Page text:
As much as you’ll be able to hear it (the motors of the Necomimi are quite noisy), the somewhat odd yet obvious thing is that you can’t really see what’s happening. You’ll find yourself wanting to run in front of a mirror as soon as you put it on, however the effect it has is not really meant for the wearer, but those around them. It may initially appear to be a novelty, but Neurowear have been promoting it as a communication tool. With this in mind, it depends on if the wearer is comfortable on communicating their feelings via the Necomimi to anyone that is willing to notice. So if your partner is talking to you about having forgot their birthday, and the ears are down, then they probably won’t be too pleased that you’re not focused on what they’re saying.
I wore them while walking around May’s MCM Expo this past weekend, passing dealers and stands. I was told that the ears were in the upright position when enquiring about Pocky Dessert with one dealer. When playing videogames there was one moment where the ears were moving wildly back and forth to the point where they were becoming very noisy, so I decided to turn them off. The response amongst fellow attendees also seemed to be wholly positive, where I was receiving compliments (!) and the odd scream of, “Oh my God, they’re moving!”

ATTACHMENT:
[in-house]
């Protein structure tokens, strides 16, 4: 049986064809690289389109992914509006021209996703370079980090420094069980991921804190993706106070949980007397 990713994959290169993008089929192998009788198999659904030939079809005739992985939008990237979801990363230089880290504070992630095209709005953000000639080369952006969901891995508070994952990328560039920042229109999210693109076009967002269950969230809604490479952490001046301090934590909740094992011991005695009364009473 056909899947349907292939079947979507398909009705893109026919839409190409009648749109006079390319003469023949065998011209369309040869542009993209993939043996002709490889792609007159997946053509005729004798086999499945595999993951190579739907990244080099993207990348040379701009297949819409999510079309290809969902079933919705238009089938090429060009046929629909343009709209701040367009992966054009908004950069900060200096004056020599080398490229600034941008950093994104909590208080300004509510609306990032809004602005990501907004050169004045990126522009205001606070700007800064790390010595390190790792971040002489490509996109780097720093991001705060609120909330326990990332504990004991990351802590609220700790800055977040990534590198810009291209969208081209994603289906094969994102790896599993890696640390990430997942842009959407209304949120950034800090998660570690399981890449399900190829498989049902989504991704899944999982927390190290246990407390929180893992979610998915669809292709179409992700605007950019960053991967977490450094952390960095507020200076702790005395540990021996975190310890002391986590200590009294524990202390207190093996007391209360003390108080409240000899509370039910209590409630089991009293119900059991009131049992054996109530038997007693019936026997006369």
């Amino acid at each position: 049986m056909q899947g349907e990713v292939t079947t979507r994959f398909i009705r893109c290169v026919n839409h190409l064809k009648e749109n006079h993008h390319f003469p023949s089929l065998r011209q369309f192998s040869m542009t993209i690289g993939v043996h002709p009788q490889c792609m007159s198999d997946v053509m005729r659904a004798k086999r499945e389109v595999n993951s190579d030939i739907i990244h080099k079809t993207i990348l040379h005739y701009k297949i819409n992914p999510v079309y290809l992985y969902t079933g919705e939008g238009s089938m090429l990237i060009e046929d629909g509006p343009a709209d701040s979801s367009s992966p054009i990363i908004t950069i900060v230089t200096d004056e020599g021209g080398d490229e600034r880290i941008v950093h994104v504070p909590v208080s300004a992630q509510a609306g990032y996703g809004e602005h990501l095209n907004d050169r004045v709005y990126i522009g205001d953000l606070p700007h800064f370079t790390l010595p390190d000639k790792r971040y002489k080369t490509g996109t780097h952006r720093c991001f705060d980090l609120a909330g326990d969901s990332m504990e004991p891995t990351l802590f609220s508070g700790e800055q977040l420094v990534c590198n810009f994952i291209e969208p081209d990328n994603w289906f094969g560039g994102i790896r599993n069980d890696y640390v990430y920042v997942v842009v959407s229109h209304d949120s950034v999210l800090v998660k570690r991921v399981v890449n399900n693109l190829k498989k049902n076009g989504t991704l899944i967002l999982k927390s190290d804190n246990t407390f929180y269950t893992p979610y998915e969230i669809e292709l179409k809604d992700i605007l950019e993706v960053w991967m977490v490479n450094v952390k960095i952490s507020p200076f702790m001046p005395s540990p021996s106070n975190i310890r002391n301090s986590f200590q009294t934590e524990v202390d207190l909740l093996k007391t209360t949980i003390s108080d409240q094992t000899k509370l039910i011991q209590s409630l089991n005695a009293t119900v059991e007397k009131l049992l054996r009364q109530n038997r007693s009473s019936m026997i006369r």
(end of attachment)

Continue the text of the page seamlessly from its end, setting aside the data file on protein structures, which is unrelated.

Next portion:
For anyone intending to cosplay a feline character, then the Necomimi will certainly be of interest. Thinking of cosplaying Felicia from Darkstalkers? Then the standard white/pink ears would make the Necomimi a very likely purchase. The ears are interchangeable, with additional different style ears on the way, though if you’re creatively inclined then I imagine you could even make your own. The packing shows what looks like demon horns, so you could for example use different ears to match whatever you’re cosplaying.
The device will definitely make you stand out from the crowd, that’s for sure. While it might not receive everyday use, I predict that numerous cosplayers will soon all be wearing the Necomimi. However, when looking further down the line, particularly when it comes to future conventions or MCM Expo events, I can slowly envision it losing the unique factor because of that very reason. Nevertheless I do think they’re pretty cool, and would definitely recommend them provided you’re comfortable with communicating your feelings to others without the need for words. However, one specific matter that could be an issue (and may make you think twice about purchasing) is the current cost, which varies depending on where you look.
So to close, here is where you can currently purchase one. If you’re in the US, the Necomimi originally first went on sale online last month at Club Nico for $199 (about £126). However, they are now available at their official site, necomimi.com, at a much more affordable $99.95 (about £63), though they do state that, “quantities are limited.” For anywhere else, Japan Trend Shop has the Necomimi on sale for $200 and will ship worldwide.